I’m a big fan of whisky companies that work to get a younger or more diverse crowd involved in becoming whisky converts. After all, if you get people loving whisky in their early 20s, you’ve likely got a long, long time to have them as a consumer and it helps to spread the news that whisky is rather great.
As such, I’m always on the hunt for whisky companies doing something a bit different – without being cheesy or diminishing their product.
So, I was very excited to recently attend an event with Auchentoshan that was attempting to tap straight into that “younger” audience in a very funky way. Their Auchentoshan Switch programme – which saw cocktail masters from across the UK compete to make the best Auchentoshan drink and win a trip across the pond to New York for a 14-day stint at top bar, Apotheke – got a seriously crafty and quirky crowd involved. The event – housed in a chic Shoreditch warehouse called the Village Underground – was full to the brim with artsy, in-the-know 20- and 30-somethings. The company served up its classic and three-wood versions to eager patrons, while up and coming band, Russell Swallow and the Wolf entertained and a painter made a lovely piece of artwork to raffle off on the night.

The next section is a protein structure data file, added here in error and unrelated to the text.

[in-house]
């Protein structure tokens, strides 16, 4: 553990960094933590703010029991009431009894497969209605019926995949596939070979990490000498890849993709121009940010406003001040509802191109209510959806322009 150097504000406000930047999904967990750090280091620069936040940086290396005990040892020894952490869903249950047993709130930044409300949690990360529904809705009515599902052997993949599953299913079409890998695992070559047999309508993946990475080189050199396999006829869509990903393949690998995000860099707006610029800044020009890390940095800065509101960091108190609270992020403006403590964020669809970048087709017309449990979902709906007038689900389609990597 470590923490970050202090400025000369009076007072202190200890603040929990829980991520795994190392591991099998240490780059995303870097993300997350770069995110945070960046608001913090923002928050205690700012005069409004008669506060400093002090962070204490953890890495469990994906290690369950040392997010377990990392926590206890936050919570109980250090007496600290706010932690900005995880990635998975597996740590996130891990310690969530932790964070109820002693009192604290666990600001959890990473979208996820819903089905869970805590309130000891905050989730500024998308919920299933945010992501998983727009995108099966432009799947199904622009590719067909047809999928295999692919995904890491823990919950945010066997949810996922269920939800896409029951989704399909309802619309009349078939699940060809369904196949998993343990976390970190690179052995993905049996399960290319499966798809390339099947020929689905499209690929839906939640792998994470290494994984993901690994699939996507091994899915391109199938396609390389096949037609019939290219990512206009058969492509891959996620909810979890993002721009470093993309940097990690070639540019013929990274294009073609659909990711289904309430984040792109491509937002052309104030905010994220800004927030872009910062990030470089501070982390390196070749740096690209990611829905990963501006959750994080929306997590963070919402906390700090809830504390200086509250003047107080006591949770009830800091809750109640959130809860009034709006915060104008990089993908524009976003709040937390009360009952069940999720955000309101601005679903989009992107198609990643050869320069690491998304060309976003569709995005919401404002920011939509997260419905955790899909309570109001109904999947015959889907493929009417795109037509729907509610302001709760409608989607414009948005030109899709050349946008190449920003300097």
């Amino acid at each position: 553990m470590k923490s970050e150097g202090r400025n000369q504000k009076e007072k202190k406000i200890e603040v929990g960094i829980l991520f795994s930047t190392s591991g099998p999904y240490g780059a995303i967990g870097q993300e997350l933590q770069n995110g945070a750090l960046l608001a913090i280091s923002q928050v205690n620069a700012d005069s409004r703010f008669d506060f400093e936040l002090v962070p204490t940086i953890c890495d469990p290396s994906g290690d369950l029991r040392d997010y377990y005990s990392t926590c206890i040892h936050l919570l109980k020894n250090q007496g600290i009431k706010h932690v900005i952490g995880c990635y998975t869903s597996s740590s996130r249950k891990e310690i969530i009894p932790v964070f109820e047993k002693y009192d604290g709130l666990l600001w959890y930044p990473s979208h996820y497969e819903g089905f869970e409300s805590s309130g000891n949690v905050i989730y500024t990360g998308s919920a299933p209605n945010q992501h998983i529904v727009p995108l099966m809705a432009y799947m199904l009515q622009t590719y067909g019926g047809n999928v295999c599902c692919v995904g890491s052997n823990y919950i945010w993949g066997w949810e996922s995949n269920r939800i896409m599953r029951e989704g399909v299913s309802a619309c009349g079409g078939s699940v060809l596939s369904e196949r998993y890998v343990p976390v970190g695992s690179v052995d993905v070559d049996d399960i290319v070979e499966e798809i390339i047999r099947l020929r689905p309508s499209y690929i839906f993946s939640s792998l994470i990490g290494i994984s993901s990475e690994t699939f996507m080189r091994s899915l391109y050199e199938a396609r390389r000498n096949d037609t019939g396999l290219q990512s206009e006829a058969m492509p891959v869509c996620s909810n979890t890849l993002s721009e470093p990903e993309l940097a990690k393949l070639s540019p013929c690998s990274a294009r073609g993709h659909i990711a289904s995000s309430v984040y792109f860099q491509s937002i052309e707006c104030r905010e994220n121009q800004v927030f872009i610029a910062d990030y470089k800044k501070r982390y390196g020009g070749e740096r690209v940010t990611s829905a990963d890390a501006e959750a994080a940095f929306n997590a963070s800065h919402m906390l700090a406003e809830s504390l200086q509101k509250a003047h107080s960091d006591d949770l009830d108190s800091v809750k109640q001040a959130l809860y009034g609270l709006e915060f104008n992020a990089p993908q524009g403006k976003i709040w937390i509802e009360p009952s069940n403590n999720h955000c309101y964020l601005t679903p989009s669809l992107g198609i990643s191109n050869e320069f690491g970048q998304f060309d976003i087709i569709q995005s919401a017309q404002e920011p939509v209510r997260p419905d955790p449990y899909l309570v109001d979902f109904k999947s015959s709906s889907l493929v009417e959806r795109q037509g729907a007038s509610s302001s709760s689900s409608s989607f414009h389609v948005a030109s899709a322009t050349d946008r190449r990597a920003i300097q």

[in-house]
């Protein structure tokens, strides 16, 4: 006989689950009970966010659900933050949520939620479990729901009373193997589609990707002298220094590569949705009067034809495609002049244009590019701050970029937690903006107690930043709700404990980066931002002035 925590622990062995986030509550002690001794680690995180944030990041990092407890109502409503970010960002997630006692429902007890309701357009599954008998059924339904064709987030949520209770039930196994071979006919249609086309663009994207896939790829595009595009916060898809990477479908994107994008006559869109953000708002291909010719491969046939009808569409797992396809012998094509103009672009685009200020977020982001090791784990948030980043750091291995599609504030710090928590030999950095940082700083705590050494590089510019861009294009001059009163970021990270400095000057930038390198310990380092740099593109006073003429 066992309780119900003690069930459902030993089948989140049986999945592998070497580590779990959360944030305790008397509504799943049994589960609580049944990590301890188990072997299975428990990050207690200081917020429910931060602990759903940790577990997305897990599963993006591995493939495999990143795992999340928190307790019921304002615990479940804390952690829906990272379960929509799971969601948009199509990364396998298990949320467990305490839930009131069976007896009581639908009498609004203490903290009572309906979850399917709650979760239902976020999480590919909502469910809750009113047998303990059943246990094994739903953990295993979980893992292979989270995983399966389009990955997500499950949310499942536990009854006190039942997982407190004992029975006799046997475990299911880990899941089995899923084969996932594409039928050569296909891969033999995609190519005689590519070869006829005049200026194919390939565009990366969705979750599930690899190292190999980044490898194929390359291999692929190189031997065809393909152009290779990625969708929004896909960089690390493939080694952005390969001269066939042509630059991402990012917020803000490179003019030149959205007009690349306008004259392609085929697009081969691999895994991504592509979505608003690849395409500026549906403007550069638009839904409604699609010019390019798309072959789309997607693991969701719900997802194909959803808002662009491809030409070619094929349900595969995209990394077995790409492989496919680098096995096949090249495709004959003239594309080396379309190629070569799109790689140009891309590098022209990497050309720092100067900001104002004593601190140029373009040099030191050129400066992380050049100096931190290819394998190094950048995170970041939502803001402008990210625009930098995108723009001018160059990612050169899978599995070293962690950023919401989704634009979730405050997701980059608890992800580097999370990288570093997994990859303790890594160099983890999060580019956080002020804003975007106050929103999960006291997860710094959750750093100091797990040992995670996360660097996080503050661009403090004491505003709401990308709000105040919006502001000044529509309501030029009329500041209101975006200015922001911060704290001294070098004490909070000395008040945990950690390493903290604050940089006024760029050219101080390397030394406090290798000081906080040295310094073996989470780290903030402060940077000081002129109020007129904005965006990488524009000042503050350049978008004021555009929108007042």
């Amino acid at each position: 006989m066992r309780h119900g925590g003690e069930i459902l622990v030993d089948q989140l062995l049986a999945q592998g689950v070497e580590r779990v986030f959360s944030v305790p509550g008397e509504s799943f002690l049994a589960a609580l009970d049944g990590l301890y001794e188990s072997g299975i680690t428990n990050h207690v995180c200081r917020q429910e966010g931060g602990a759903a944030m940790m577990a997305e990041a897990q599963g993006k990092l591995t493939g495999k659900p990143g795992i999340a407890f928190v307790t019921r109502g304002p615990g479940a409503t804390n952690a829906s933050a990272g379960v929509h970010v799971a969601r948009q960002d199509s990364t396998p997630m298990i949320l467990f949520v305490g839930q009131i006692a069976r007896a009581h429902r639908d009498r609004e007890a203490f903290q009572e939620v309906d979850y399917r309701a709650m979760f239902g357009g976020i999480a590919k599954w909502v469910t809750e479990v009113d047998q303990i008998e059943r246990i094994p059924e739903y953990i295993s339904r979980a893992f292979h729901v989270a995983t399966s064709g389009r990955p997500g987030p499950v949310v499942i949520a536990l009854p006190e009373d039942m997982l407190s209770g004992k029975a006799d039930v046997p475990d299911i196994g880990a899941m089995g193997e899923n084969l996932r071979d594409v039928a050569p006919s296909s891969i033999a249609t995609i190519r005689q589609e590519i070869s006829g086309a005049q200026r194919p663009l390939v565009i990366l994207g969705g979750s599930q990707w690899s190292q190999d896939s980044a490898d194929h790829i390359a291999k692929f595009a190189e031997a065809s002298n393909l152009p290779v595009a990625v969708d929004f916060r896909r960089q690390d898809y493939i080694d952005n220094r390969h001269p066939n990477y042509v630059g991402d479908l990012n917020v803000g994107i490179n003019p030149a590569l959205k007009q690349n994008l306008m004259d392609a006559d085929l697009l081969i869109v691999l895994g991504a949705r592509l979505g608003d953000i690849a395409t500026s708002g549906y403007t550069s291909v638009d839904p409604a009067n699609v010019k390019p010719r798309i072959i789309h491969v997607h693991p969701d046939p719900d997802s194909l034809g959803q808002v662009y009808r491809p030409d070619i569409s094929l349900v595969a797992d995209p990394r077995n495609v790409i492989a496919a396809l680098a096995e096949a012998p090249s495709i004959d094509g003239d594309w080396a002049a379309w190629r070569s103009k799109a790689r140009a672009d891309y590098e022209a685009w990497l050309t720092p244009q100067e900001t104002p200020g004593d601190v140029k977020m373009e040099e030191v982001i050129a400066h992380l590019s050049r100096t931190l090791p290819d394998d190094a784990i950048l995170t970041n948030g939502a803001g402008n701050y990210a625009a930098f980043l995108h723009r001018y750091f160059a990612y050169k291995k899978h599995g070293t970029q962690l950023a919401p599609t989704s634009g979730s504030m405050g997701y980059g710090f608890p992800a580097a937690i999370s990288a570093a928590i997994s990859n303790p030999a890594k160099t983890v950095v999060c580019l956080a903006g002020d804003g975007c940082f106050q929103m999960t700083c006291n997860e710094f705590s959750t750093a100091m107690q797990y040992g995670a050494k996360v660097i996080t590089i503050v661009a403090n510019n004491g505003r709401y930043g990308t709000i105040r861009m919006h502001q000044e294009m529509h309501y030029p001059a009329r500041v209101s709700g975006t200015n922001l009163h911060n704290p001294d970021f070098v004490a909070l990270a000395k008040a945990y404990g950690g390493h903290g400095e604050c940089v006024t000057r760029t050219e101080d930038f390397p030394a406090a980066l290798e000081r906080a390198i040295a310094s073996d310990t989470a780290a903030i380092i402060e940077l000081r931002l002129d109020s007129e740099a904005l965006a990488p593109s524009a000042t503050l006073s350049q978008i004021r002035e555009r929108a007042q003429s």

The night was also about showcasing its Auchentoshan Presents project: this brings together anything unique – from bands to artists and chefs – and highlights what they are doing in a space where Auchentoshan is also served.
Hannah Fisher, the company’s brand manager, said the project is all about getting younger, fresher faces involved and interested in whisky.
“We want to challenge people’s perceptions about malt whisky. Fifteen to 20 years ago, the wine industry was doing the same thing,” she explained.
The project has also seen the whisky show up on tables at a Shacklewell Nights event. The hidden dining venture creates pop-up dinner events across London and has been incredibly successful. Auchentoshan pairing with this leader in the UK foodie world, to me, shows they’re on top of their game in attempting to access a new group of potential dramming converts.
Getting people to give it a go, says Fisher, is the key.
“We know that people will love it when they try it. But how do we reach that group? That’s the question,”she adds.
I’m excited by what they are doing because it is kind of what I’m after here at Miss Whisky – getting this lovely drink out to a wider, more diverse (and young) audience. I hope more will see the benefits in this and I’m eager to see what will follow…